Among the cameras I brought to Beijing was a Nishika N9000, one of two 3D lenticular toy cameras I currently own. For the most part, the Nishika stayed in the hotel room as I opted to take only two cameras (out of five) at a time during our daily forays, and I had a hard time giving up my Oly rangefinder and PEN S. For our trip up the Great Wallof China, however, the Nishika was a definite must.

Like the Nishika N8000, the N9000 takes four half frame photographs simultaneously. You can take those frames and  process them in Photoshop and Stereophotomaker to produce 3D photos, either anaglyph or stereo pair. I managed to find time today in the middle of my workday to process a couple. It took me a while because I haven’t done this in so long, I kind of forgot my workflow. For shame.

Anyway, here’s a couple of shots in both anaglyph and stereo pair. I’ll add more as I process them.  Still have several rolls of film to go through, so expect a few more chapters from this Beijing trip.

Here’s some shots that are a bit overdue for posting, taken last April in New York City with my Nishika N9000 3D lenticular camera.

I like that, with 3D anaglyphs, I can float my Travelomo.com text within the photo’s depths. I’m also loving Kodak’s BW400CN film, though I’ve been told by the local Kodak rep that this has been phased out recently. I only know of one store that still has stocks – pricey, but methinks I shall buy whatever’s on their shelf. Good thing Ilford has a substitute in its XP2 Super.

Last week a reader dropped me an email asking how I create “wiggle 3D” animations from my lenticular camera photos. He’d recently bought a Nishika N8000 package complete with flash, case and Vincent Price video and was eager to try his hand at it. Here, then, for all you Nishika users out there, is my workflow.

Step One: Create Individual Frames

The Nishika N8000 produces four frames simultaneously, each one slightly different from the others due to how its four lenses are angled. I usually get my scans back from the developer like this:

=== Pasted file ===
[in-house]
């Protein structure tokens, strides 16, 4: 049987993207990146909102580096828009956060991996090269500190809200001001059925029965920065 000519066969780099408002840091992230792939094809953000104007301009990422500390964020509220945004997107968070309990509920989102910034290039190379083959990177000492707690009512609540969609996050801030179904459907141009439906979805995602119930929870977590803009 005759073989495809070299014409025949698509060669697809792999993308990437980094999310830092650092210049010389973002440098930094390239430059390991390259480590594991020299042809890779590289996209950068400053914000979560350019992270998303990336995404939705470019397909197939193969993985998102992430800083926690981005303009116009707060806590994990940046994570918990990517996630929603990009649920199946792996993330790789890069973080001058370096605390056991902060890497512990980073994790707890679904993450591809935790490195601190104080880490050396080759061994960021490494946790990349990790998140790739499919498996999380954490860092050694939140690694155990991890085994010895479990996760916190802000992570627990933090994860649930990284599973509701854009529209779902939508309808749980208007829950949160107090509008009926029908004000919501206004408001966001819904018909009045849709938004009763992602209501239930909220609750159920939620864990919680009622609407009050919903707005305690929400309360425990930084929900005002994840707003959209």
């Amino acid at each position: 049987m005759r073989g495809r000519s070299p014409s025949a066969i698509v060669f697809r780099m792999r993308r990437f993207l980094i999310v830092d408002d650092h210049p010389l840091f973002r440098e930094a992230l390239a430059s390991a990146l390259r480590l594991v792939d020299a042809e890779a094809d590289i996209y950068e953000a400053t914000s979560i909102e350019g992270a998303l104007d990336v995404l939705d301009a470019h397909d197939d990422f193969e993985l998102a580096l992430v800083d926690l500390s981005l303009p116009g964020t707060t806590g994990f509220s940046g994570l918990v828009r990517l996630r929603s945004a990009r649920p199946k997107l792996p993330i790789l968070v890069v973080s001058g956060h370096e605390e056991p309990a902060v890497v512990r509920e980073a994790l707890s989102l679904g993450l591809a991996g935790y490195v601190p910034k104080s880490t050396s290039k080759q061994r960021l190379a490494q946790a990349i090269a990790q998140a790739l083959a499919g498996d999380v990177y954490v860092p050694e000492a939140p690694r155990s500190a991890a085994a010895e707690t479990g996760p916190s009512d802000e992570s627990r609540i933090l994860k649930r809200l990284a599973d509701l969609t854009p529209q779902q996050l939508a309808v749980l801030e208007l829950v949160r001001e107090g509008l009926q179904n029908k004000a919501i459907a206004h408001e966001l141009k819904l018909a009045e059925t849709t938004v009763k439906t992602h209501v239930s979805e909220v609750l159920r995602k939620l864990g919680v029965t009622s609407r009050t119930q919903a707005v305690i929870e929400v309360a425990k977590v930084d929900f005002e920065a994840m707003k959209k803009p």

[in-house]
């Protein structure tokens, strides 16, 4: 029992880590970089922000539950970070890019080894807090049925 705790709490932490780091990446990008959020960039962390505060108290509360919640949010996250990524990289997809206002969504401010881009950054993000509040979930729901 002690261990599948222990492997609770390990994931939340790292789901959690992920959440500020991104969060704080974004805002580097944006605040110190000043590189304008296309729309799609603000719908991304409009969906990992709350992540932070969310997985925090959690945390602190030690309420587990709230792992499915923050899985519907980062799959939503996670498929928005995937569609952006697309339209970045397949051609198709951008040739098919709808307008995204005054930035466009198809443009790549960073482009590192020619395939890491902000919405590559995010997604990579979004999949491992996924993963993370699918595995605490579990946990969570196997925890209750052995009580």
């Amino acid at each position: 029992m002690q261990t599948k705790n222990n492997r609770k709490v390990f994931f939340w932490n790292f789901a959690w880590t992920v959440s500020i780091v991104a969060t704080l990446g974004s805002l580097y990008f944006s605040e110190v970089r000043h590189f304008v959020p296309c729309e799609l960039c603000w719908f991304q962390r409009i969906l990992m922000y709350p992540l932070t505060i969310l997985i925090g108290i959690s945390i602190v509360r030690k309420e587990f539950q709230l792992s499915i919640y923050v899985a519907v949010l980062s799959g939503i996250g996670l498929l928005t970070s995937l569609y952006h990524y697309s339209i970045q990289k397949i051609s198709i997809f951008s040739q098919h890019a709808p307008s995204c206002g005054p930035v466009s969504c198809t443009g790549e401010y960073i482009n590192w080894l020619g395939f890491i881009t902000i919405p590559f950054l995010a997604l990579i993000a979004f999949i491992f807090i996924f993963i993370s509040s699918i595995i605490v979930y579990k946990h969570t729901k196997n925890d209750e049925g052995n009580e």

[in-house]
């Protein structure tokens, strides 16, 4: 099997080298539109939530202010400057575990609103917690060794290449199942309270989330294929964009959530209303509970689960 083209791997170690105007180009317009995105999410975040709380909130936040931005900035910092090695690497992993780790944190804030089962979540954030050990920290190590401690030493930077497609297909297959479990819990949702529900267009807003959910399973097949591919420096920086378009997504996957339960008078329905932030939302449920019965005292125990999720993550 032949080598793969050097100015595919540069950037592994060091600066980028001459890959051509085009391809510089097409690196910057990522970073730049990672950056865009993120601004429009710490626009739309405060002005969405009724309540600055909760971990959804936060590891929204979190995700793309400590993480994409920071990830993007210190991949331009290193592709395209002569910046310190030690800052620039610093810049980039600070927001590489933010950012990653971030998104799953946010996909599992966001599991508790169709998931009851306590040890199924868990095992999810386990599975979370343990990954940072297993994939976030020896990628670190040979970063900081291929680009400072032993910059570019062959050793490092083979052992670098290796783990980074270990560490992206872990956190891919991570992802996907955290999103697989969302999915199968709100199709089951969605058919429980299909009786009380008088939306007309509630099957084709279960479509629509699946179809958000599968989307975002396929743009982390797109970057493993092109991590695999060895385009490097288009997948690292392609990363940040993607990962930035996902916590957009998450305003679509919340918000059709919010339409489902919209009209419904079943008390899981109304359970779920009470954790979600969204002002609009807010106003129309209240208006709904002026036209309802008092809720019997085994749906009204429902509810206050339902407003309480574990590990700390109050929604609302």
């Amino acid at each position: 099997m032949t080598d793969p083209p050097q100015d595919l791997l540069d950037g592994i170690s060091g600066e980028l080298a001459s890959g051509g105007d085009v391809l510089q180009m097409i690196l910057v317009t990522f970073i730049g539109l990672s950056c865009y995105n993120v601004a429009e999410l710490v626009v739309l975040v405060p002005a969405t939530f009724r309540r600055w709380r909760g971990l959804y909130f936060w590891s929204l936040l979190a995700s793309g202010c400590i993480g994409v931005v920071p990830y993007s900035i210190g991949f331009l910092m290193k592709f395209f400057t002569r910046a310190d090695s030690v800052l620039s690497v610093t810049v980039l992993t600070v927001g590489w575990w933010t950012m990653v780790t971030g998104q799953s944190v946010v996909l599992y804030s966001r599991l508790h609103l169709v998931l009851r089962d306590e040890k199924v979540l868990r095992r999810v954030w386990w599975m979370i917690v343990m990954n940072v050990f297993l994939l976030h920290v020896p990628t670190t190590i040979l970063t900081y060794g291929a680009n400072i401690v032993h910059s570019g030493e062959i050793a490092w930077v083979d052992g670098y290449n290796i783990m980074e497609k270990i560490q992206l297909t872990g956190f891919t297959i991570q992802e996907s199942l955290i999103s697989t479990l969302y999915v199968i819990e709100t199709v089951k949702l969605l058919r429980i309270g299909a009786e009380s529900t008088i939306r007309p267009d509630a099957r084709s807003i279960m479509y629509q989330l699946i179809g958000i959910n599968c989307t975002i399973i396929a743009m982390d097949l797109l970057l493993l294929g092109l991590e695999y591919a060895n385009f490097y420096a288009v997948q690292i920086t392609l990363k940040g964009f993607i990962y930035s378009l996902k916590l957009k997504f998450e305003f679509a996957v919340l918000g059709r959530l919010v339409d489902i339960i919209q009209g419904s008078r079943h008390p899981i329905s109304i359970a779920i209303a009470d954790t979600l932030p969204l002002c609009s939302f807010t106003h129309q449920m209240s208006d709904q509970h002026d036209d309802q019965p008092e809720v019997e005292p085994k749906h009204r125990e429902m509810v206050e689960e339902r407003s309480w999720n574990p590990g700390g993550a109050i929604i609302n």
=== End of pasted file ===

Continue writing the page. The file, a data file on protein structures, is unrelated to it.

After post-processing (which I won’t go into), select and copy each of the four frames and save them as separate images. Just save them as jpg as these will be for Web use. Organize them into proper folders so you don’t clutter up your directories.


Step Two: Stack Frames

From the FILE menu, select SCRIPTS, then LOAD FILES INTO STACK. This opens your four frames as layers in a single image file. Make sure not to select “Attempt to Automatically Align Source Images.” We’ll be doing that manually in the next step.


Step Three: Align Images

Once the image opens, make sure your stacked layers are in the proper order. Select an anchor point from which to align each layer. I usually choose the subject’s eye or face. Play with the Opacity of each layer to make sure your alignment is correct.


Step Four: Crop Your Image

During the alignment process, you will invariably create gaps at the edges of your image. Make sure to crop your image accordingly.


Step Five: Animate Your Layers

Once your layers are aligned, open up the animation panel from your WINDOW menu. Click on the small pull down menu on the upper right of the animation panel and select “Make Frames from Layers.” This will create a four-frame animation 1-2-3-4. For smoother looping, copy frames 2 and 3 and paste into your timeline in this order: 1-2-3-4-3-2.


Step Six: Save for Web

From the FILE menu, select “Save for Web & Devices,” which allows you to save your image as an animated GIF. You may adjust the size and quality of your image before saving if you wish.

Here’s the finished product.

Rally in 3D @ Nishika N8000

Aquino Funeral Cortege Stereo Pair